A SHIFTING INDUSTRY
For decades, restrictive trade barriers, high tariffs, cheap labor and pinched consumers seeking low-price goods have created a legion of adversity for American manufacturing to contend with.
The consortium signals a coming shift in the industry. Fading are the days when the American worker relied on his hands and mind to operate a lathe or a stamping press. The world itself is becoming increasingly driven by technology advances. The manufacturing industry is no different.
Manufacturing always has relied prodigiously on energy, raw material and labor to mass produce products.
To build a simple hand tool, a mold is required, metal parts need casting, and the product requires extensive machining to finish.
Foreign competitors have paired cheap labor and high-tech to persistently one-up American manufacturers for years. Other parts of the world already are ahead of the additive manufacturing curve.
“The last few decades of job losses have shown us what happens when we do not remain on the cutting edge of investment in equipment and our workers,” said Barbara Ewing, chief operating officer at the YBI. “When an industry is evolving, you can either lead the charge, or you can get run over by the early adopters.”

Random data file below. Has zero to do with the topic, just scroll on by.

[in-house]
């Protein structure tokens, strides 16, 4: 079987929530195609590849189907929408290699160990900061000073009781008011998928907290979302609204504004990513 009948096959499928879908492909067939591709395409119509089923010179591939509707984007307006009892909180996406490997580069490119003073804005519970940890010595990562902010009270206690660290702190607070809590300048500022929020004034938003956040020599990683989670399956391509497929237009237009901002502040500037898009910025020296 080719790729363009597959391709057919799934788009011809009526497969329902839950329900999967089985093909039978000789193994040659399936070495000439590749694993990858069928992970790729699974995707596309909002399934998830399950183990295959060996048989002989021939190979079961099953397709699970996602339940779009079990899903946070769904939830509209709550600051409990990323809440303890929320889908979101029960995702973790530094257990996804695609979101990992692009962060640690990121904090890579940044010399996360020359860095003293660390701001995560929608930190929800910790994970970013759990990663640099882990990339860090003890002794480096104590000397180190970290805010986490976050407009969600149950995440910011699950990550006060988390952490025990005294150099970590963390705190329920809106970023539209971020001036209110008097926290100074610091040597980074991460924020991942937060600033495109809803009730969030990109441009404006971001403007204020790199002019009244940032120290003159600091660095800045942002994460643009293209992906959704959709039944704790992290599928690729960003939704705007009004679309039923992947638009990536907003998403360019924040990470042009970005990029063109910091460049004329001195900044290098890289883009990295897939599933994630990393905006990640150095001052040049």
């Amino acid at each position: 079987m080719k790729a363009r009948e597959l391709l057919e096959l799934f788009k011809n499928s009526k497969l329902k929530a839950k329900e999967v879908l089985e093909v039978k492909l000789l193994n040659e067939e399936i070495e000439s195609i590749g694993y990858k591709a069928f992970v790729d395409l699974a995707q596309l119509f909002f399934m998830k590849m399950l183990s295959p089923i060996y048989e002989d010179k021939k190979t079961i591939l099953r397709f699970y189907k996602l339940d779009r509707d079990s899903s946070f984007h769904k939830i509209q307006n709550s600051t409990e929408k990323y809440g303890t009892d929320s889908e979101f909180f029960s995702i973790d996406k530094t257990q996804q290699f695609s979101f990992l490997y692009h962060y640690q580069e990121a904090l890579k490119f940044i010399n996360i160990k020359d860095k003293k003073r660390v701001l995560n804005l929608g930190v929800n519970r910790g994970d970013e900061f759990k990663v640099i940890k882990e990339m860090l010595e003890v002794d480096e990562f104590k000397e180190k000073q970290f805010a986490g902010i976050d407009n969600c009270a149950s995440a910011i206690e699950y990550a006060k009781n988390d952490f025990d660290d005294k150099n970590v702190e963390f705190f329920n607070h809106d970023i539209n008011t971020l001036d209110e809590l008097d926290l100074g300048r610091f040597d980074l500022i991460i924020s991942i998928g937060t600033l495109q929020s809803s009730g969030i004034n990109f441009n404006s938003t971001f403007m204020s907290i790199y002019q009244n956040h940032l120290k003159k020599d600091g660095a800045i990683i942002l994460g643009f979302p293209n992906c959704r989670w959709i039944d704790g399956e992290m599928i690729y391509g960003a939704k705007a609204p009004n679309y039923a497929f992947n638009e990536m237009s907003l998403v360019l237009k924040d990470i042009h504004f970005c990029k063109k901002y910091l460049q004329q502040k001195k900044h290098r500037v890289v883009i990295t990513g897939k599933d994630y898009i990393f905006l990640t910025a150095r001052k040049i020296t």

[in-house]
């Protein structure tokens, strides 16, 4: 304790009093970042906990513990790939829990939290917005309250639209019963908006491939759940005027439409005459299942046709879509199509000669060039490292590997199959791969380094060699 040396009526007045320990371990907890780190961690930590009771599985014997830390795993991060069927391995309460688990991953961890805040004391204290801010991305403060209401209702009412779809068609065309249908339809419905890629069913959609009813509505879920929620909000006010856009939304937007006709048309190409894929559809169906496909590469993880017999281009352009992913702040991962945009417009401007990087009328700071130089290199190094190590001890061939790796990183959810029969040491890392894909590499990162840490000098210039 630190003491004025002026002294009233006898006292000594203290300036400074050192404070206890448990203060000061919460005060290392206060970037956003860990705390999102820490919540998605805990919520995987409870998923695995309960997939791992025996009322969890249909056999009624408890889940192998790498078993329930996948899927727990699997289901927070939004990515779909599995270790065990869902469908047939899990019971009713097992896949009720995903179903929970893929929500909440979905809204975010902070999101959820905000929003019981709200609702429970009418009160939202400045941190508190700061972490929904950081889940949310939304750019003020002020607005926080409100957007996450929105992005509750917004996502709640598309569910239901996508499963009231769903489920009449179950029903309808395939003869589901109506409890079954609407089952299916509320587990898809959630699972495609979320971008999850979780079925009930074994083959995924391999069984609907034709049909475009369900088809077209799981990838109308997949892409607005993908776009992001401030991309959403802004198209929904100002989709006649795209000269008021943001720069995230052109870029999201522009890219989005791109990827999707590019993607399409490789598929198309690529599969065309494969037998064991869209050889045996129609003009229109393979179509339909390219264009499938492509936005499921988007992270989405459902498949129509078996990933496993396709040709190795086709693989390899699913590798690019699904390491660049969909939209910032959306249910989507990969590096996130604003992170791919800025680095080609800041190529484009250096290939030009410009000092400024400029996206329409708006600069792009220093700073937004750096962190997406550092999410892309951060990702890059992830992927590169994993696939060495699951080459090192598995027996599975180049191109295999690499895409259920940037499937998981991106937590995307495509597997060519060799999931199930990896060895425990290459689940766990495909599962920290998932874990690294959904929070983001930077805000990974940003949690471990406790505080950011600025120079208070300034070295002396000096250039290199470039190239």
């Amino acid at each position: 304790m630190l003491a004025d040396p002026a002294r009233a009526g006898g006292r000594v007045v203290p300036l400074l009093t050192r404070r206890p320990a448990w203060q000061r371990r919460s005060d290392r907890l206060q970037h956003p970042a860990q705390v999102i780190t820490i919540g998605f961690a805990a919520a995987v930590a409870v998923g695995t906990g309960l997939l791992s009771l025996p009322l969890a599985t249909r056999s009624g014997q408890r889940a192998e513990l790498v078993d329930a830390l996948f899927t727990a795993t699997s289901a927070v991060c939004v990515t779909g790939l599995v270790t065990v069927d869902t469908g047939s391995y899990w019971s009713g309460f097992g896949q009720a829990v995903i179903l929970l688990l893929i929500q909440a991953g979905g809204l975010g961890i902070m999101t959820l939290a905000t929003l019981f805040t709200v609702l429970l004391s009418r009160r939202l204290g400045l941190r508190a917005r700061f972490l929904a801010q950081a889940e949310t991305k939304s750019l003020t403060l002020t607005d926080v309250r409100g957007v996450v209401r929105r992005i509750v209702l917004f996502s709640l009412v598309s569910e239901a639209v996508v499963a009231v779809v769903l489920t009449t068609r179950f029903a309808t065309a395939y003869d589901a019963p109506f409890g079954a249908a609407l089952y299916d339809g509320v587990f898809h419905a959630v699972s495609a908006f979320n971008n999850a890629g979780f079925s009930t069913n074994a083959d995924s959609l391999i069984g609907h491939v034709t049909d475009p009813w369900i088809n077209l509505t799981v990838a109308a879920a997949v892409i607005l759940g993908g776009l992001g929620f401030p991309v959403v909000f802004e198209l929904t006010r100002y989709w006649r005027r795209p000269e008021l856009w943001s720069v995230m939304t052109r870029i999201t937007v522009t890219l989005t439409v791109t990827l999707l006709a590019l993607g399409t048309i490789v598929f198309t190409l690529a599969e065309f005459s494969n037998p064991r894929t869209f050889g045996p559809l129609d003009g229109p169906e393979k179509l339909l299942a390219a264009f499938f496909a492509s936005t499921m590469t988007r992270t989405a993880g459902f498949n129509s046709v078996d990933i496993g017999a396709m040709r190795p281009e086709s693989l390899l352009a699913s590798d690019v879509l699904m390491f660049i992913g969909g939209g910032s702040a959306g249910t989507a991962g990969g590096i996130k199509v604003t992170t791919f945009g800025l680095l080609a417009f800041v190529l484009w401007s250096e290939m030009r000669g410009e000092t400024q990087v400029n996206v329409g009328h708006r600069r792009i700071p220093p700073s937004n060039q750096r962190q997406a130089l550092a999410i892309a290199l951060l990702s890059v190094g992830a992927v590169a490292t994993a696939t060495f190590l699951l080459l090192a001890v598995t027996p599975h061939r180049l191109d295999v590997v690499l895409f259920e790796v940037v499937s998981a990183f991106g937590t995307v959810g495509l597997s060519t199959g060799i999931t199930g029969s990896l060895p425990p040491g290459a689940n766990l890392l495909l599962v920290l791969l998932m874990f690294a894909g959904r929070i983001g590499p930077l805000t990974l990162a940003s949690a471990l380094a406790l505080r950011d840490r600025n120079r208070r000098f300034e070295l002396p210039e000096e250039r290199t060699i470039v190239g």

Today, additive manufacturing is evolving.
The machines require far fewer workers, they use far less material, and it takes less time to manufacture parts. If the technology is further developed, mass production and labor would no longer be the linchpin of successful manufacturing — the technology has the ability to give American manufacturing greater dominance.
“The government has identified that this technology needs to become resident and institutionalized in the United States because of the effect, because of the capital sea change it’s going to have on manufacturing in the future,” said Mike Garvey, president of M7 Technologies, a Youngstown manufacturer and NAMII partner.
Currently, additive manufacturing is used in academics and niche industries. Its capabilities are limited to small-scale production, with an ability to produce around 2,000 units. General limitations in size of product, strength of material and how fast machines can deposit or print material restrain the technology from operating on a grander scale.